OGDEN -- A wide-eyed 9-year-old boy who lives on the 600 block of Canyon Road in Ogden Canyon is hoping an encounter with a bear in his backyard Sunday evening will be something he can talk about for a long, long time.
Hudson Mendoza pointed to the exact spot where he was sitting in a tent with his dad, Scott Mendoza, watching an old episode of "The A-Team" around 7:30 p.m. when he heard a strange sound.
He jumped out of the tent to see a bear on the mountainside behind his home.
At first, his dad didn't believe him.
And as he insisted, the bear came forward into view.
"He jumps up on the fence and tries to get in," Hudson said, pointing to the spot where the bear put his paws over the fence.
"There were water bottles on the table. I guess it was investigating."
Hudson said he ran inside the house to tell his mom, Jen.
The two of them watched from the safety of a back window as the bear walked along their back fence and then hunted around a shed.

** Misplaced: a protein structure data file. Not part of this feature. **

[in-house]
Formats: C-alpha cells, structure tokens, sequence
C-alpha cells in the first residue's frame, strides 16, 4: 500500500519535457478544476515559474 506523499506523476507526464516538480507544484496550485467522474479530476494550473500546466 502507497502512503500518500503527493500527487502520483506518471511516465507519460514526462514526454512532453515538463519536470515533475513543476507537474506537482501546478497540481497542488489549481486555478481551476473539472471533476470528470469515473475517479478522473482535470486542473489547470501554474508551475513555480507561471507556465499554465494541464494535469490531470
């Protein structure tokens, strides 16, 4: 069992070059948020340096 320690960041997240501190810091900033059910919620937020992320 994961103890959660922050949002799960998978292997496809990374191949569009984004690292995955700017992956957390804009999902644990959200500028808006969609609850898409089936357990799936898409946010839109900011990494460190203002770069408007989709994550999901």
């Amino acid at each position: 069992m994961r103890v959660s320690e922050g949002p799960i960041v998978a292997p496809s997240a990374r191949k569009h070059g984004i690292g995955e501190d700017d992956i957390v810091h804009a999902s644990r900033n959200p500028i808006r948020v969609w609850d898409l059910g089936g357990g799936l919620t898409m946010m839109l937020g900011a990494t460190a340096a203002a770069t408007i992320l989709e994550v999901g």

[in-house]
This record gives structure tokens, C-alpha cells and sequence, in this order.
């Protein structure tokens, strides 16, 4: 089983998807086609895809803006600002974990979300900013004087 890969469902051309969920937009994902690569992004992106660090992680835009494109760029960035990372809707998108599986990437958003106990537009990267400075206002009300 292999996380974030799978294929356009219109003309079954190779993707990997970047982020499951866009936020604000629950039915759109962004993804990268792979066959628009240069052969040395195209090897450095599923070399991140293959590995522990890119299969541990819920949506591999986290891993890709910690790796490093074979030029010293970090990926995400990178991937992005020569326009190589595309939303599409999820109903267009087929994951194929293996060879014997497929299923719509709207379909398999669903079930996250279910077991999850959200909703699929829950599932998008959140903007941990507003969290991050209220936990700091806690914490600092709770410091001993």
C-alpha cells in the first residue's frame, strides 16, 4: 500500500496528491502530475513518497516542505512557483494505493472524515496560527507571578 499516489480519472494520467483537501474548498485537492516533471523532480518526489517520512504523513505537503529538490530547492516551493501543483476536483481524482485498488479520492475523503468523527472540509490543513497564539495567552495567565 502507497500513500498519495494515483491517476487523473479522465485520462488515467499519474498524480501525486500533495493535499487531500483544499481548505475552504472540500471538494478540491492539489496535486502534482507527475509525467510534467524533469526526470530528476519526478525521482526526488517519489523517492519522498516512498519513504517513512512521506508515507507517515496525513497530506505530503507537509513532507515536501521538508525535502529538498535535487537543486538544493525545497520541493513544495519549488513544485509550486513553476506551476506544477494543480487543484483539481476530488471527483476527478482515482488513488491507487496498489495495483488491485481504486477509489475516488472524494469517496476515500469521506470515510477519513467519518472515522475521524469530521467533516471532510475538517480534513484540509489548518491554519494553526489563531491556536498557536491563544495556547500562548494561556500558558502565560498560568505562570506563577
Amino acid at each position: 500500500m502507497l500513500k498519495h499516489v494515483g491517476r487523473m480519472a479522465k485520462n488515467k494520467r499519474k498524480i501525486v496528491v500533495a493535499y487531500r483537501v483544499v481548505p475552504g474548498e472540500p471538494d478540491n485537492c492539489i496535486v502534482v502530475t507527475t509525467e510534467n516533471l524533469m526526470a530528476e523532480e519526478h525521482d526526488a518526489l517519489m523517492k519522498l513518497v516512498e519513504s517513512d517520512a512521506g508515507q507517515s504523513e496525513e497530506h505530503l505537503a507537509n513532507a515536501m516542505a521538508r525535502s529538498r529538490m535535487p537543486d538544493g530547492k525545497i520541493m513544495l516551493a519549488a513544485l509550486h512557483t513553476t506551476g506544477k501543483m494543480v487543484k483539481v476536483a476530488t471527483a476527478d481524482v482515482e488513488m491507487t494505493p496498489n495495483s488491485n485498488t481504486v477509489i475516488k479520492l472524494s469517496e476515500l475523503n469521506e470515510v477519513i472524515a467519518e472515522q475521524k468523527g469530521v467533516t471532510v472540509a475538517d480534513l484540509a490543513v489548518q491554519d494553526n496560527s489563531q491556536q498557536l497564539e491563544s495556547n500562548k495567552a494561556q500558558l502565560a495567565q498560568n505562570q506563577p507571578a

"I was saying, 'Hey, beary, how are you doing?'" Hudson said.
Scott continued to watch the bear from outside.
But when the bear lunged forward, Scott said he jumped a front fence, getting away into the street where he could continue to hear the bear moving about in a wooded area near the home.
Jen said she later heard that staring down a bear is not what people are supposed to do.
On Sunday night, Scott Mendoza called dispatchers, who sent officials from the Utah Division of Wildlife Resources to the scene.
Officers who responded told the family to keep a close watch for the next few days.
They shared a theory that perhaps the bear could have been protecting some cubs.
Sgt. Mitch Lane, a DWR conservation officer, said there have been more bear sightings this year in Weber County than in the 15 years he has been working this area.
He said bear sightings were rare here but not so much this year.
Lane believes that deep snowpack, along with the long winter and cold, wet spring, may be why bears are coming closer to people.
Lane said his job is to keep people informed that there have been more sightings.
"We're trying to educate people to keep a clean camp," he said. "That's the best way to keep bears away. People need to keep their garbage secured and their food secured."
Lane said his department's biggest fear is that a bear will start to associate food with people, adding, "When we have problems is when bears lose their natural fear of humans."